These tiny insects (about 1/4 inch to 1 inch long) are known to munch on marigold leaves. Sometimes these bugs will devour your marigold leaves, just like aphids. Rough edges or holes are their primary effect. Leaf damage is analogous to that caused by caterpillars, and the two issues might co-occur. However, earwigs only feed at night and do damage to plants then.

How to get rid of earwigs?

Check your plants at night by spotlighting the foliage to see if they are the culprit.

You can treat with garlic and Cayenne Pepper mix. Combine one liter of water with one tablespoon of dish soap, one tablespoon of cayenne pepper, and six minced garlic cloves. Make sure everything is combined and set aside for at least a day. When Earwigs are a problem, spray the plant with the solution.

10. Birds

Birds are a welcome sight in the garden, but they may also ruin your marigolds if they decide to peck at them. Birds like crows, blackbirds, and robins are often considered pests.

How do you know they are eating marigolds?  

These birds prefer to dine on snails and slugs rather than marigolds and other foliage. Thus, they rip off the blossoms and consume the leaves to get to the sweets.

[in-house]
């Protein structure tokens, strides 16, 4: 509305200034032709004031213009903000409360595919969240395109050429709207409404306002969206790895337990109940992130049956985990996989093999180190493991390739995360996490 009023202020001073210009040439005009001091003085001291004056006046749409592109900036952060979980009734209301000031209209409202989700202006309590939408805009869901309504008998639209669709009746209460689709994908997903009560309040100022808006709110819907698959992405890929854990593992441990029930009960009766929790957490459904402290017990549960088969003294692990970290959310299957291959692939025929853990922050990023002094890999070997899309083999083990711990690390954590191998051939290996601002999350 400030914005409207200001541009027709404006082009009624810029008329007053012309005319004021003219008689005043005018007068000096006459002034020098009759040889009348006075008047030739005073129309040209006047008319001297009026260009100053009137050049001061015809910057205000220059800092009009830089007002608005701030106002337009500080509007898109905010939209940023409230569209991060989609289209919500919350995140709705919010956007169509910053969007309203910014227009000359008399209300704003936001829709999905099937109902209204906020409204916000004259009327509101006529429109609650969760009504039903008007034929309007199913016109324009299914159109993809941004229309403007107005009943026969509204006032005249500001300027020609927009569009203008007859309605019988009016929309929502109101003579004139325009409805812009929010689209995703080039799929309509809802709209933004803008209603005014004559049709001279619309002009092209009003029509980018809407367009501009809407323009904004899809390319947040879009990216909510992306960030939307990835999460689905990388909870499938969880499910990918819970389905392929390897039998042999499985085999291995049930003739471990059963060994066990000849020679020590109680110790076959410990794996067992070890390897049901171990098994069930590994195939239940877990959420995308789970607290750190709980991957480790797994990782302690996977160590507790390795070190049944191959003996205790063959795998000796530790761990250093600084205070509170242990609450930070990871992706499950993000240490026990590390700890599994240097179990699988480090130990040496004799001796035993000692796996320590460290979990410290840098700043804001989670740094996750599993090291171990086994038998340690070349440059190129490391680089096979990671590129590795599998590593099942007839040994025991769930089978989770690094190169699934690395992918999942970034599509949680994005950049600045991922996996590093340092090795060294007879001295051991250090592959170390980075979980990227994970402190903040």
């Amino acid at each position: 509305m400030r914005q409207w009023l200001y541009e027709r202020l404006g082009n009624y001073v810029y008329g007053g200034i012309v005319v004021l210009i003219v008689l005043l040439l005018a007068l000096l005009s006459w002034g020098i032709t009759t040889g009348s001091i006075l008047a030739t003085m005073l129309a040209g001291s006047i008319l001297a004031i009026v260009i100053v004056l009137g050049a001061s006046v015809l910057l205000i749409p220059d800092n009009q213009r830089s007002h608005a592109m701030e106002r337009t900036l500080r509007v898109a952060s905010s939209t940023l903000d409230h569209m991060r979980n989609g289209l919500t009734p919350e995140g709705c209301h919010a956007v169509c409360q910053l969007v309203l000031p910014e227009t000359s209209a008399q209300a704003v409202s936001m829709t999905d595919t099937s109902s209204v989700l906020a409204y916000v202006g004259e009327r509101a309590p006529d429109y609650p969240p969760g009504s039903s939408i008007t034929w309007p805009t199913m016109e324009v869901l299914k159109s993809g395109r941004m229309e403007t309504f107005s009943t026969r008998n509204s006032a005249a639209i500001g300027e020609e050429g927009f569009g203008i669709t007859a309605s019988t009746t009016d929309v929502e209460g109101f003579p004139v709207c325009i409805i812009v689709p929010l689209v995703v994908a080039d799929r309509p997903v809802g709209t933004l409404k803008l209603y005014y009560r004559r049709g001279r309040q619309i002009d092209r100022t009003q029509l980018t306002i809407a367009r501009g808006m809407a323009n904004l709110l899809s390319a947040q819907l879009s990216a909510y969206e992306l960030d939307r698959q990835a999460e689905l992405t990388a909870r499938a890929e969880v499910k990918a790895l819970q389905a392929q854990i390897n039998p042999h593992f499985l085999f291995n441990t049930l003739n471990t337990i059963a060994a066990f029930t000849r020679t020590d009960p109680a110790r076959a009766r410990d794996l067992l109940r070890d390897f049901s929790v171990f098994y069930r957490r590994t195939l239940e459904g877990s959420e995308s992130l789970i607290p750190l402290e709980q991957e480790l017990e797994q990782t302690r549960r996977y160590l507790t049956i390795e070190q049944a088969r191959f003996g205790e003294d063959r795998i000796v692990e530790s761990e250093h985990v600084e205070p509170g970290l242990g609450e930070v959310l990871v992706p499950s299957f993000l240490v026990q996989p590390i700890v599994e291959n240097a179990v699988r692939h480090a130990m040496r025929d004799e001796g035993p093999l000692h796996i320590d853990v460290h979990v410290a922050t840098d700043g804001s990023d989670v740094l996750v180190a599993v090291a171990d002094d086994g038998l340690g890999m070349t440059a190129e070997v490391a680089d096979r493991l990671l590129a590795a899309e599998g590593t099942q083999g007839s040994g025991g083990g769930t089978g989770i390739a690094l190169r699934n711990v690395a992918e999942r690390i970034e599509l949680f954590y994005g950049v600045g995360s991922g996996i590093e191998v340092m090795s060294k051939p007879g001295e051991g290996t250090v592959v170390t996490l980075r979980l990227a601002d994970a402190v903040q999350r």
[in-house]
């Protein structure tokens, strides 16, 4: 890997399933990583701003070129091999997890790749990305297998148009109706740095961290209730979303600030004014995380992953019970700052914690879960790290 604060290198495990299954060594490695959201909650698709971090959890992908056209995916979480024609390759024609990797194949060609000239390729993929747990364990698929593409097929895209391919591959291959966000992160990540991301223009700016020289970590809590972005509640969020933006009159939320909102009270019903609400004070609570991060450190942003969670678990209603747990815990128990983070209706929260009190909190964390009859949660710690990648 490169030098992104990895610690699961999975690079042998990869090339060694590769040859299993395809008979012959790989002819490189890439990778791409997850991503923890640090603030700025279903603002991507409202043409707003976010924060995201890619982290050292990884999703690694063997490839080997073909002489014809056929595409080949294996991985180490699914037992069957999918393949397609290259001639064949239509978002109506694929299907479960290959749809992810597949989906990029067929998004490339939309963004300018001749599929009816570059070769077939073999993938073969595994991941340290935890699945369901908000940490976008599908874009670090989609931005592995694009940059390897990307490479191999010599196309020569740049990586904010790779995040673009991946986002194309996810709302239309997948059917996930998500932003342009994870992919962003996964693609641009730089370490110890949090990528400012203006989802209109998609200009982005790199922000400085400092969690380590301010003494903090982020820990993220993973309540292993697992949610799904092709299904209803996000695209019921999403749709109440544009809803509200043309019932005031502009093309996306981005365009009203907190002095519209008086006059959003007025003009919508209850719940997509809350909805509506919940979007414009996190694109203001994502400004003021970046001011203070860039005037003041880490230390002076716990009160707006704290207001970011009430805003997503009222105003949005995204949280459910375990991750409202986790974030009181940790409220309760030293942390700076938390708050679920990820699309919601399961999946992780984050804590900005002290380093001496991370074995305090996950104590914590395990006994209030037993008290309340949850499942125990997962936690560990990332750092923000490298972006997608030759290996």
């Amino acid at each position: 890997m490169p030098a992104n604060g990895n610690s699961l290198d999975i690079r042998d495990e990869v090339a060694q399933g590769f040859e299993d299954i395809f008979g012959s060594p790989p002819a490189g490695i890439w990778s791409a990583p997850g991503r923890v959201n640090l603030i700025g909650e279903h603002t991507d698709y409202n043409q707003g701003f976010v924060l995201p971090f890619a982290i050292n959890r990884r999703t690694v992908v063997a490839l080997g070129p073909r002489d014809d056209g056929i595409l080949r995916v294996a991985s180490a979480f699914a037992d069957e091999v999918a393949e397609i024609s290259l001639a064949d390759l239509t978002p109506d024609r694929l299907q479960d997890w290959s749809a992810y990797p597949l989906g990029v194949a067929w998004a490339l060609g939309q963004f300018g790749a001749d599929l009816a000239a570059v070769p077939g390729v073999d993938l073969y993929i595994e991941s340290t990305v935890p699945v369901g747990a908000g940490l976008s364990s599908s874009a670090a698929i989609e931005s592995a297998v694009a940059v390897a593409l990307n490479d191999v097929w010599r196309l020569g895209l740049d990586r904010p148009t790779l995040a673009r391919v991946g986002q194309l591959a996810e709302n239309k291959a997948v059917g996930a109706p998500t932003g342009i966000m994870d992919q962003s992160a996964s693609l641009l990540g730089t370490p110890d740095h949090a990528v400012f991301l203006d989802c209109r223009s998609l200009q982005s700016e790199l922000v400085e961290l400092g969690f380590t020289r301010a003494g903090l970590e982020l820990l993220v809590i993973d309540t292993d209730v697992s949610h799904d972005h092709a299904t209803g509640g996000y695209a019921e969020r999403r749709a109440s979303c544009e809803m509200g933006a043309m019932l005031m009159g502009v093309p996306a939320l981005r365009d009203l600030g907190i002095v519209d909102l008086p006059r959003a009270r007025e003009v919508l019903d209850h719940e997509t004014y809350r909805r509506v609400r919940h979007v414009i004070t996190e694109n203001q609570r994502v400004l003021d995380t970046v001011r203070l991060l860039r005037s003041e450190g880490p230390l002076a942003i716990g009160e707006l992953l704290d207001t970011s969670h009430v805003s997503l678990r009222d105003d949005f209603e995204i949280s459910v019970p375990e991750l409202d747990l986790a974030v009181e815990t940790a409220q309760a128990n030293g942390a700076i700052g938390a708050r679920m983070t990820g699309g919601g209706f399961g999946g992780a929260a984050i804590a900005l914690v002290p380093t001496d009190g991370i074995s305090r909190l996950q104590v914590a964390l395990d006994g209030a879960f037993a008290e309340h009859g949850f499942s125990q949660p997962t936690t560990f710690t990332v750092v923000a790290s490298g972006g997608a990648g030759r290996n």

How do you get rid of birds?

Covering your marigold plants with netting or growing them in a tomato cage is the simplest way to keep birds from eating them.

Placing shiny objects like CDs or ribbons near the marigold plants is another option for deterring birds.

Clever birds, like crows and blackbirds, become accustomed to these methods after a while, which is problematic. Therefore, it is good to recommend that you often mix up your approach.

11. Cutworms

Cutworms can range in color from black to brown to grey to green and often feature spots, stripes, and earthy tones. Cutworms are around 5 cm long and curl into a C shape when handled.

How do you know they are eating marigolds?  

Cutworms are challenging to spot because of their erratic feeding patterns, making them look like other insects.

They cause less obvious damage since they devour the young plants’ roots and foliage belowground. One worm can quickly destroy the branches of dozens of young plants in a single night due to its voracious appetite for leaves and ability to sever plant stems.

As plants get more extensive and tougher, harm is limited to the foliage because the stems are too thick to eat through.

Cutworms cause the most harm to plants during their larval stage. Consequently, it is preferable to limit expansion wherever possible.

How to get rid of cutworms?

The eggshell’s calcium content serves as a deterrent against cutworms. Eggshells can use to enrich the soil around your plants.

Plants can protect themselves from cutworms by placing Popsicle sticks near the soil’s stem. This method of preventing cutworm damage to young plants is quite effective.